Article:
Best hopes,

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That is great info. i will be sure to pinpoint this with her dr.

Many, many thanks :)

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If you're going to your doctor with that 50% stat, you'll need a citation, so refer to this medical professional continuing education video at about 1 minute 15 seconds into the video for that 50% stat:
http://www.medscape.org/viewarticle/758204
and slide page 8 in the figures file from this webinar:
http://cancergrace.org/lung/2012/04/15/dr-alice-shaw-on-clinical-factors-as sociated-with-molecular-markers/

I'm taking liberties with that statistic because KRAS isn't considered very druggable today, but there are clinical trials pursuing that and a couple of them are starting to show better odds of benefit than previously possible.

The reason never-smoker adenocarcinoma has better odds of having a drug-targetable mutation is that the KRAS wedge is very small for neversmokers, so everything else becomes a bigger % of the pie.
The odds are even better in East Asia where EGFR is the dominant mutation:
http://clincancerres.aacrjournals.org/content/early/2012/02/07/1078-0432.CC R-11-2511
And here's a chart that includes both East Asian and Western data blurred together, so it's still better than in the Western world alone:
http://www.ncbi.nlm.nih.gov/pmc/articles/PMC2888755/figure/F1/

For an overview of potentially-druggable driving mutations for adenocarcinoma, see
https://www.inspire.com/amyjo1998/journal/mom-diagnosed-with-non-small-cell -adenocarcinoma-stage-4?reply_sort=asc&page=1#cmnt_586276

Best hopes,

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If you are able, try to contact Yale (Smilow Cancer Ctr) and check out clinical trials . Contact Dr. Scott Gettinger. They have changed my life due to my 10 months on crizotinib. I've had to move on to another trial drug at Mass General in Boston. It seems to be an excellent drug (so far), but it is worth everything if you make a few calls in the early stages of treatment.

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Sorry for the long delay in replies. We went for a second opinion and the case was reviewed by a very well respected doctor. She reviewed the case, she says that there is a tumor in the right center lung, there has been spreading to the nodes under the chest plate and obviously the lining of the lung. I asked what mutation is driving the cancer and if it has been tested. She states it was and it falls in a 10% of unknown mutations that do not have any preference in treatments. I still did not catch what chemo drugs she is taking currently but she did state the other doctor is treating her with standard treatment, but would like to add avasten?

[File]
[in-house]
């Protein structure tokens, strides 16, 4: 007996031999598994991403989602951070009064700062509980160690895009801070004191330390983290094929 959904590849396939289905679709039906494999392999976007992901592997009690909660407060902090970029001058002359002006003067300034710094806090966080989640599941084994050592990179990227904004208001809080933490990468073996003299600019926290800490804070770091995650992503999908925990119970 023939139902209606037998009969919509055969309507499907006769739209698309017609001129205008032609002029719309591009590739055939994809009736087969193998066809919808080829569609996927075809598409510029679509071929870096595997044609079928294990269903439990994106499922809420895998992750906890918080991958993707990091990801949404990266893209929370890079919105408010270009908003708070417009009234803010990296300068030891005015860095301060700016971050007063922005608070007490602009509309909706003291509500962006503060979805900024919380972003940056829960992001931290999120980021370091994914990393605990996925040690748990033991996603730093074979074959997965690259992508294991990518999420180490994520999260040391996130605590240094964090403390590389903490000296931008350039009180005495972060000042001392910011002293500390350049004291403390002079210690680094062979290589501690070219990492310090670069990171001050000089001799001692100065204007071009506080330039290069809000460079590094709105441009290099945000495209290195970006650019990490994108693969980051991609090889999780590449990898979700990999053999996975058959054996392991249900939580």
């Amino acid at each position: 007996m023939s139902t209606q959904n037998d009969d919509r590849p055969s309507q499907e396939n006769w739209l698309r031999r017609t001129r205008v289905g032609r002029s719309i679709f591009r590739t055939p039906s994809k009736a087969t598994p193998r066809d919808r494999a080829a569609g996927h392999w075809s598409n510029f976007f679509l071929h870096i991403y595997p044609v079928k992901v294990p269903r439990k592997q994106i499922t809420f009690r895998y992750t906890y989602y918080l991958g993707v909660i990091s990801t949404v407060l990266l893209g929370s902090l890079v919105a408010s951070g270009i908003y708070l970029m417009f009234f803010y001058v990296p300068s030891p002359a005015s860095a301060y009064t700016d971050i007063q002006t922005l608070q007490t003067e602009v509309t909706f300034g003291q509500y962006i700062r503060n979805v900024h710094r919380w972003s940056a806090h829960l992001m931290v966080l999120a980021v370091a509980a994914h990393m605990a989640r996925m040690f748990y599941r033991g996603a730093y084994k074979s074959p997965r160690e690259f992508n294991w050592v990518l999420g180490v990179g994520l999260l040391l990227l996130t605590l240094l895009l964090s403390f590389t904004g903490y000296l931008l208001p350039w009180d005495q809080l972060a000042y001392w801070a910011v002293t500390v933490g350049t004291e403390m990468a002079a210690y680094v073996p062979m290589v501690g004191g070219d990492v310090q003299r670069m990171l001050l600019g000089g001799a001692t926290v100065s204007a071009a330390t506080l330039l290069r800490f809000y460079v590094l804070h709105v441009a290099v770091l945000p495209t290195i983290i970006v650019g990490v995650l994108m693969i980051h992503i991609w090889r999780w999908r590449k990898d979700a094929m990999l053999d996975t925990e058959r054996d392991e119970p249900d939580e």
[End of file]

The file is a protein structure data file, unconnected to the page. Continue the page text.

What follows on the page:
Anyway she said to proceed with the 2nd chemo, give it 2 weeks then get a scan done. If it progresses or stays the same she would like to treat my mom, if it gets better she said to stay on course.
on a positive notes her enzymes and blood count has returned to almost normal. Mom does have some lower back pain and leg weakness. The second doc said to order an mri to the lower spine to check for spreading to the spine. hope that is not the case.
I also asked again about terceva, she indicated the mutation does not test for terceva up front, but it is something that may be introduced after the next chemo.
on another positive note, when we were leaving my mom said the other doc. said 6-12 months, the doc did say to remain hopeful and that she has several patients who have exceeded 12 months and into several years. I think that made my moms day :) This was the first time any doc has said anything even remotely positive about the prognosis.

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I'd recommend you find you exactly which mutations were tested rather than settle for a general statement like that.

If all their tests came back 'negative' like you say they told you, then you at least need to find out if they they did a test for ROS1 (which almost no labs other than MGH in Boston and U. Colorado do). Ideally, you'd want a list of all the mutations the tested so you'd know which ones they missed. (E.g., c-MET might also be useful soon; RET or KIT that might become useful later as research progresses.)

(If they have not tested for ROS1, it will become painfully obvious to them that they missed something worth testing when they visit the ASCO conference in two weeks in nearby Chicago and hear the presentation of the first clinical study results on that by Dr. Alice Shaw in a Saturday morning presentation.)

Tarceva sometimes helps cancer that does not have an EGFR mutation, but the odd are low. Chemo might have better odds even though the side effects are (for most people) milder for Tarceva. Your doctor seems to be smart with regard to that and when it might be useful to try.

Best hopes,